“It’s a similar subject because it involves recognition of an individual in the womb,” Hart told The Post. “I’m not saying [the abortion law] doesn’t affect the prosecution in this scenario, but legally, I don’t think it would’ve.”

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Lynn Paltrow, the executive director of National Advocates for Pregnant Women, told The Post that Alabama leads the country in mothers charged with crimes related to pregnancy, namely under the “chemical endangerment of a child” statute.

But this case, she noted, was unique.

“This is the first time the idea that fertilized egg or fetal personhood has provided the basis for arrest of a woman because she was pregnant, and she herself was the victim of a criminal act,” Paltrow said. “ . . . Alabama has indicted Ms. Jones, claiming it is a crime for a woman to be unable to protect her own life and health.”

Amanda Reyes, the executive director of the Yellowhammer Fund, part of a nationwide umbrella advocacy group, said Alabama “has proven yet again that the moment a person becomes pregnant their sole responsibility is to produce a live, healthy baby and that it considers any action a pregnant person takes that might impede in that live birth to be a criminal act.’’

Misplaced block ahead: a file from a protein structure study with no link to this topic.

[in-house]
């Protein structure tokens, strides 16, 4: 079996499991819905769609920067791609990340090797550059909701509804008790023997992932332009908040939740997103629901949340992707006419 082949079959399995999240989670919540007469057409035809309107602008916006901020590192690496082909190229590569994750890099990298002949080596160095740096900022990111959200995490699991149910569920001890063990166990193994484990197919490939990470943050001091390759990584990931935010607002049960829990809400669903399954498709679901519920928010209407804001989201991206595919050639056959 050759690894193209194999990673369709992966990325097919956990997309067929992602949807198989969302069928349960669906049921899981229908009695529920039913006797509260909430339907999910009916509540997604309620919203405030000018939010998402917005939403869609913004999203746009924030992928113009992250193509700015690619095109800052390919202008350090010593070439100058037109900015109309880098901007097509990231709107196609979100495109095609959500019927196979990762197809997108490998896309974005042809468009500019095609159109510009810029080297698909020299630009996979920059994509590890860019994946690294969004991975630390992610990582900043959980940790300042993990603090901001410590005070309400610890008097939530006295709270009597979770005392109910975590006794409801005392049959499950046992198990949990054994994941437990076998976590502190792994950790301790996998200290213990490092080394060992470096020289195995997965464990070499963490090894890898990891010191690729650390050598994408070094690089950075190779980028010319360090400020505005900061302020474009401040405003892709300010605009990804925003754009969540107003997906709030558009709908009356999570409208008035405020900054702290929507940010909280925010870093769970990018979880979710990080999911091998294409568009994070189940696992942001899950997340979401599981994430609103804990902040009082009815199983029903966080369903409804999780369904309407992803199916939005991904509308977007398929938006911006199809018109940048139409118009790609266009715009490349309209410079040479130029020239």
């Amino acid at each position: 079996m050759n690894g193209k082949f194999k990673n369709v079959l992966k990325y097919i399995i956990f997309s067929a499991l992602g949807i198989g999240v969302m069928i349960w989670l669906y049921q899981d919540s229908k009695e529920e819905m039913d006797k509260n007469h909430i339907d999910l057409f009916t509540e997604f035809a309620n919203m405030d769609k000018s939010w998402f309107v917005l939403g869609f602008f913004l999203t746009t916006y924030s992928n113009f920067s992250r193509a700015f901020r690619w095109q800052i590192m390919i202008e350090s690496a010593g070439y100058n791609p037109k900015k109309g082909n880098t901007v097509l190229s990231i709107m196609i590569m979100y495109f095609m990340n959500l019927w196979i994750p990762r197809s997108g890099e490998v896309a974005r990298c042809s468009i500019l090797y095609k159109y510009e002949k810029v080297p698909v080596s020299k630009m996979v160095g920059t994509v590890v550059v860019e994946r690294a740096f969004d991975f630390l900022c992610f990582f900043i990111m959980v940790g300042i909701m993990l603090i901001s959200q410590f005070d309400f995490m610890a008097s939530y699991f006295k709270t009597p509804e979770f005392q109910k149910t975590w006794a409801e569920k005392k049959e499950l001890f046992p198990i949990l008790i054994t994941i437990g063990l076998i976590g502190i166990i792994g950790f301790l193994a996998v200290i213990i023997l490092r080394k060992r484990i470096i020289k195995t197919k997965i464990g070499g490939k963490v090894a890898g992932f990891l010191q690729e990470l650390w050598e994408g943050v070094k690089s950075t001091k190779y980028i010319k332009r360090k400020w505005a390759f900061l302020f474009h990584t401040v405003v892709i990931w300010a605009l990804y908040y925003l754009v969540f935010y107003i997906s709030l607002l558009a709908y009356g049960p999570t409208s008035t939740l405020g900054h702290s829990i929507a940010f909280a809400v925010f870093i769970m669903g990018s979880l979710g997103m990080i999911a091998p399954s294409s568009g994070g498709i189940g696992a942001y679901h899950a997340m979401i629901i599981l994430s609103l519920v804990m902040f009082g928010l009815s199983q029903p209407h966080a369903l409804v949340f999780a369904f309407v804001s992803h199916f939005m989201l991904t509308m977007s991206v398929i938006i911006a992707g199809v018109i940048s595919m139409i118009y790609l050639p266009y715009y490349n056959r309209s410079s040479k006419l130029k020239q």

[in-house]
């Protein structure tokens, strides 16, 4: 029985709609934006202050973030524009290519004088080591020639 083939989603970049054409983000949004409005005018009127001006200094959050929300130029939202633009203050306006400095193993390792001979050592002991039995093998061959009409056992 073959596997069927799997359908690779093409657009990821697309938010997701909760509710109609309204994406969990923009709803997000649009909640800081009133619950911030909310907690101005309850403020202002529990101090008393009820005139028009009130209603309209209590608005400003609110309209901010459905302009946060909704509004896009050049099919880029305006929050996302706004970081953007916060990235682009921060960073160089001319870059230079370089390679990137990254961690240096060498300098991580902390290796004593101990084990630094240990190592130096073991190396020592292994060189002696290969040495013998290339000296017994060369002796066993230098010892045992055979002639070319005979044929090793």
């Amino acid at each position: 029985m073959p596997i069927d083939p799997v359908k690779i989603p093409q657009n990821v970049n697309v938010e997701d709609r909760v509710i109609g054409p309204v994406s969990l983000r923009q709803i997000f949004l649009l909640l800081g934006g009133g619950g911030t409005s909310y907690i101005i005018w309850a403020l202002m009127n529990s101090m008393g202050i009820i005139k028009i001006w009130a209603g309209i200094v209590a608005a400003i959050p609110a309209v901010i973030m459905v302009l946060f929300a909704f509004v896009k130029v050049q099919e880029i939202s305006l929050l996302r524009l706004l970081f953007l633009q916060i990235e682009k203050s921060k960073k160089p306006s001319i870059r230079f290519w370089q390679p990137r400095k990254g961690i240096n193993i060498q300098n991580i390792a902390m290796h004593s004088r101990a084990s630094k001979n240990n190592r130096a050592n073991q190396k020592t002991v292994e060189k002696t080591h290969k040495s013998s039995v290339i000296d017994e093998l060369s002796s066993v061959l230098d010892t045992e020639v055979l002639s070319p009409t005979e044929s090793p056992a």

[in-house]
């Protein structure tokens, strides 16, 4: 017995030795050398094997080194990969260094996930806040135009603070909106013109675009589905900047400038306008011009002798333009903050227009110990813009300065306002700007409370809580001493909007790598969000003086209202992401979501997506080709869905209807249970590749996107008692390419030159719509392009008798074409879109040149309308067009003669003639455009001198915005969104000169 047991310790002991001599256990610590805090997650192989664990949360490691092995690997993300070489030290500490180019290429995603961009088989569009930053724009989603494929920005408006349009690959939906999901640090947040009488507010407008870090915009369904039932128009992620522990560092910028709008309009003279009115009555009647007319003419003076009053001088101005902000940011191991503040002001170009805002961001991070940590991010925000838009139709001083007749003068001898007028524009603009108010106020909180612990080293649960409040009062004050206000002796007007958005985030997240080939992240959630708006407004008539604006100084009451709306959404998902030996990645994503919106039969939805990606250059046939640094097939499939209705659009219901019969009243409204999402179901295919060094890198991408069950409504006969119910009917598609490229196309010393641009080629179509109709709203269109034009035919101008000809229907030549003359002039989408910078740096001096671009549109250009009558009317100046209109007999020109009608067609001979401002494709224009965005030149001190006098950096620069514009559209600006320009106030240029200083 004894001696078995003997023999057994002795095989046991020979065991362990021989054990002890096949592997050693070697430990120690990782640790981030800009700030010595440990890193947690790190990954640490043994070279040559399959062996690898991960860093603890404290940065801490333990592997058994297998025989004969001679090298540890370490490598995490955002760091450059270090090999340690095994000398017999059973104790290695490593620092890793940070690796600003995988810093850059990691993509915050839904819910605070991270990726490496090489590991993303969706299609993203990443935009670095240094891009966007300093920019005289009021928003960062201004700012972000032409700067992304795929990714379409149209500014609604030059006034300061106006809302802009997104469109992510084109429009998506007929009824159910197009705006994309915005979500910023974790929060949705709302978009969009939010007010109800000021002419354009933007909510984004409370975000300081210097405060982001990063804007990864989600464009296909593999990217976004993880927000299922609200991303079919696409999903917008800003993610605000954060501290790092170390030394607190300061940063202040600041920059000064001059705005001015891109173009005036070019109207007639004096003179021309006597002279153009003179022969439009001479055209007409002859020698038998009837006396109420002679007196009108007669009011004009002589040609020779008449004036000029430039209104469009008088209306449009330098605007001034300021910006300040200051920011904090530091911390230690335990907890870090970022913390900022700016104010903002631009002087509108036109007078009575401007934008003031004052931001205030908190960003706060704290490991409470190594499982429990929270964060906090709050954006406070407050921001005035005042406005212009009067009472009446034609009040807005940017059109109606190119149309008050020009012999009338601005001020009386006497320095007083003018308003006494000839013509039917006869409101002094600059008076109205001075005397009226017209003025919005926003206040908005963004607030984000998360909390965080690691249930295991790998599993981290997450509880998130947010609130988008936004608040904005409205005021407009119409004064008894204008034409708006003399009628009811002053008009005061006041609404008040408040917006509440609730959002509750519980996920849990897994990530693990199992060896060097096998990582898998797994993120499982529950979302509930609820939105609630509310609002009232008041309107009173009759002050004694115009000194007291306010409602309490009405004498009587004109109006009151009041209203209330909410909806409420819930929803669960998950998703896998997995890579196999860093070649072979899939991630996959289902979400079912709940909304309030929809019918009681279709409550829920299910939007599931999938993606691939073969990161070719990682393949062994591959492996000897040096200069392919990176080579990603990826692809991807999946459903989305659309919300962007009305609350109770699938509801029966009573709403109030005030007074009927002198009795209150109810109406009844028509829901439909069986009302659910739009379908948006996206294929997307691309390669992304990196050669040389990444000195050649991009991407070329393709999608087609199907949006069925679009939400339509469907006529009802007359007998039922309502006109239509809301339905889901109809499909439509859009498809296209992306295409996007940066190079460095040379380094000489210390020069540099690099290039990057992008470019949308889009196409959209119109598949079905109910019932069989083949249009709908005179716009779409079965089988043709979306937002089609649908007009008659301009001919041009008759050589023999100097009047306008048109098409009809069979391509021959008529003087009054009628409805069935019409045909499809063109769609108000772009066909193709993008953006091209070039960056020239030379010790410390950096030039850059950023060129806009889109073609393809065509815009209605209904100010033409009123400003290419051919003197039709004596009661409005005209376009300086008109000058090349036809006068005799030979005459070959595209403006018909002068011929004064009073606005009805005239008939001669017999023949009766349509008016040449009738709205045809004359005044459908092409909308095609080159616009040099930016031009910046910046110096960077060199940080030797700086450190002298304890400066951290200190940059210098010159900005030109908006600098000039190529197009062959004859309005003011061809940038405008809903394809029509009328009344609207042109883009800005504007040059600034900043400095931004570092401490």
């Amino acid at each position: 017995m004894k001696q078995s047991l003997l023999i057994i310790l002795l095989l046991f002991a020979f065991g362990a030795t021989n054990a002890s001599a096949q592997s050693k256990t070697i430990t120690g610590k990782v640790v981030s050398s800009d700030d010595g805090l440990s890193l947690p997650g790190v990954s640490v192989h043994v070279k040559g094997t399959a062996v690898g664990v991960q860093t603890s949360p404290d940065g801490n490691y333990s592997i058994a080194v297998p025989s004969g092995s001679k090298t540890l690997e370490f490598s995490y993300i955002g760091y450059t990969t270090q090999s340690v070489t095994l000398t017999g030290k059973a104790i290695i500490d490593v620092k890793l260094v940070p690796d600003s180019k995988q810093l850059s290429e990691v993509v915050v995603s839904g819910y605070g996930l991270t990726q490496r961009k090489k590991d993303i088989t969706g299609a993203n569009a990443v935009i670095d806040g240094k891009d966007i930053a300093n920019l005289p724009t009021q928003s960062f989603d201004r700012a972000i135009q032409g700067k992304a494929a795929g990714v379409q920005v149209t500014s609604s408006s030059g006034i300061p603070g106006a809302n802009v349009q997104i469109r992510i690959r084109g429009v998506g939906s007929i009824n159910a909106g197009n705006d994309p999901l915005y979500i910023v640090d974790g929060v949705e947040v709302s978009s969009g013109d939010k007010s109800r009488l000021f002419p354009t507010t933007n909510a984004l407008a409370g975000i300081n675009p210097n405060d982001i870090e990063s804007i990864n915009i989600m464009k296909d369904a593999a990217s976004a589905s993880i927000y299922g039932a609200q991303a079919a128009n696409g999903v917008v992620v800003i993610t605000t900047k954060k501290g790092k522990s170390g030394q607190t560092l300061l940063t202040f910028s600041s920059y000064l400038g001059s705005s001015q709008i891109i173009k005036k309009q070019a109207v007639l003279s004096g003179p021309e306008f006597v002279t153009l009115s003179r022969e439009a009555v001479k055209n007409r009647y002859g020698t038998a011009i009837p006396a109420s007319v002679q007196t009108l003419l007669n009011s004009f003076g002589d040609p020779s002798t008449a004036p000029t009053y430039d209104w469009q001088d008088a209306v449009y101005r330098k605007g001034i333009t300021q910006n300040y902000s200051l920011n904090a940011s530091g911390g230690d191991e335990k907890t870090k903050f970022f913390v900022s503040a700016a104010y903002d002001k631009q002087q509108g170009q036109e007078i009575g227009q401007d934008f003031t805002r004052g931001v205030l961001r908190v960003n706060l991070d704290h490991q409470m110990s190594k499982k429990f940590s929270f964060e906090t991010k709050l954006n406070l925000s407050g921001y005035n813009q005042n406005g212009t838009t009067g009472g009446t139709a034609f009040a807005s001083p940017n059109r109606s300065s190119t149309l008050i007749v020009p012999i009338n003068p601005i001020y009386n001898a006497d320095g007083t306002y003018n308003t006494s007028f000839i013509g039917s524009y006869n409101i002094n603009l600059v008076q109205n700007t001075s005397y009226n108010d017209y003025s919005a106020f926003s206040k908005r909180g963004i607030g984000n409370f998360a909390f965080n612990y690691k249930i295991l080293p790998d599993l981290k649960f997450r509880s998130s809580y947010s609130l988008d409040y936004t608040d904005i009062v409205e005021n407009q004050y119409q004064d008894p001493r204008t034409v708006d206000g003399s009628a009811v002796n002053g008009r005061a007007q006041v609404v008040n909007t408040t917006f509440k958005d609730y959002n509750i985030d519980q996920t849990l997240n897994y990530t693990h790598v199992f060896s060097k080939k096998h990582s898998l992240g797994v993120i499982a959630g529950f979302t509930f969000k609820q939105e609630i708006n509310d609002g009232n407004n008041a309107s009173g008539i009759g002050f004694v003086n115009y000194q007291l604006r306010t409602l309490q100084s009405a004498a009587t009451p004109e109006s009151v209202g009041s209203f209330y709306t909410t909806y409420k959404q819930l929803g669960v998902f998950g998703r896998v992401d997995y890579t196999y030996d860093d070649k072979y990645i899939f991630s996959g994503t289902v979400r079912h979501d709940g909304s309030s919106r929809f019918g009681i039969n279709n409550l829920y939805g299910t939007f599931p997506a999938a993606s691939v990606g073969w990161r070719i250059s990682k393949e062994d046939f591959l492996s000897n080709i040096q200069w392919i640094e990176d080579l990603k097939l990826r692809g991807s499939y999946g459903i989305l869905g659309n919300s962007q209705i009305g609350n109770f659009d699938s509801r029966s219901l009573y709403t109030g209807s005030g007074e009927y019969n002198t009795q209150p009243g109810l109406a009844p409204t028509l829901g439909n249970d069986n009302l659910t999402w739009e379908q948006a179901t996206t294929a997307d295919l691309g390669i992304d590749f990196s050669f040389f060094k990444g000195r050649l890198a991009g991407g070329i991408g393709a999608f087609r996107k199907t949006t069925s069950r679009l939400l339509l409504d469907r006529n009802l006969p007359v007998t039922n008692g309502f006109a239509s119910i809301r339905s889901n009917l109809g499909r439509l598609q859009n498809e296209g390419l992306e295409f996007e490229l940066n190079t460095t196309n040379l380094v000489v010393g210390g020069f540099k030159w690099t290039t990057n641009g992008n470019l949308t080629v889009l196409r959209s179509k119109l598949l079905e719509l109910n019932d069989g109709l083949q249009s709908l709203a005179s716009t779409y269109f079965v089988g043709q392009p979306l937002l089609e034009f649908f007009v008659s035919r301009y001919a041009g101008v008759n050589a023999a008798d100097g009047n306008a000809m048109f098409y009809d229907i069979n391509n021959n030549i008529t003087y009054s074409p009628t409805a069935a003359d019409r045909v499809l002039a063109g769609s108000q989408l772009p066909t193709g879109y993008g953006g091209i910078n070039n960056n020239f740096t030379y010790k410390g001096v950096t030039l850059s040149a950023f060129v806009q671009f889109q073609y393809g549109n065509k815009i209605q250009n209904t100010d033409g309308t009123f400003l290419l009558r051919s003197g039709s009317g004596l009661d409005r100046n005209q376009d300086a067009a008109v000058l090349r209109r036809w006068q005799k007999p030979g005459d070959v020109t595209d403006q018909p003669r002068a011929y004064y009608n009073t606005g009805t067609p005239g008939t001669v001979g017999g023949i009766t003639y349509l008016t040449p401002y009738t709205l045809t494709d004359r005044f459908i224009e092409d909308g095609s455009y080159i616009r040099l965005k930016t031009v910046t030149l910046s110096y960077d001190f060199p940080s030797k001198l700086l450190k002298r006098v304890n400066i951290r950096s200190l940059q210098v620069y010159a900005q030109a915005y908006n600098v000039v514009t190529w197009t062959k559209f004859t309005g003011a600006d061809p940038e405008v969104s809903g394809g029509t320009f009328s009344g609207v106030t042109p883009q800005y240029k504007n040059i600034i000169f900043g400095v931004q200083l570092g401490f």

She continued: “Tomorrow, it will be another black woman, maybe for having a drink while pregnant. And after that, another, for not obtaining adequate prenatal care,” Reyes said in a statement, reported.

NARAL Pro-Choice America President Ilyse Hogue said on Twitter: “This what 2019 looks like for a pregnant woman of color without means in a red state. This is now.”

The Alabama state Senate passed the country’s most restrictive abortion legislation May 14 that could set a precedent for other legislative bodies. (Video: Blair Guild/The Washington Post)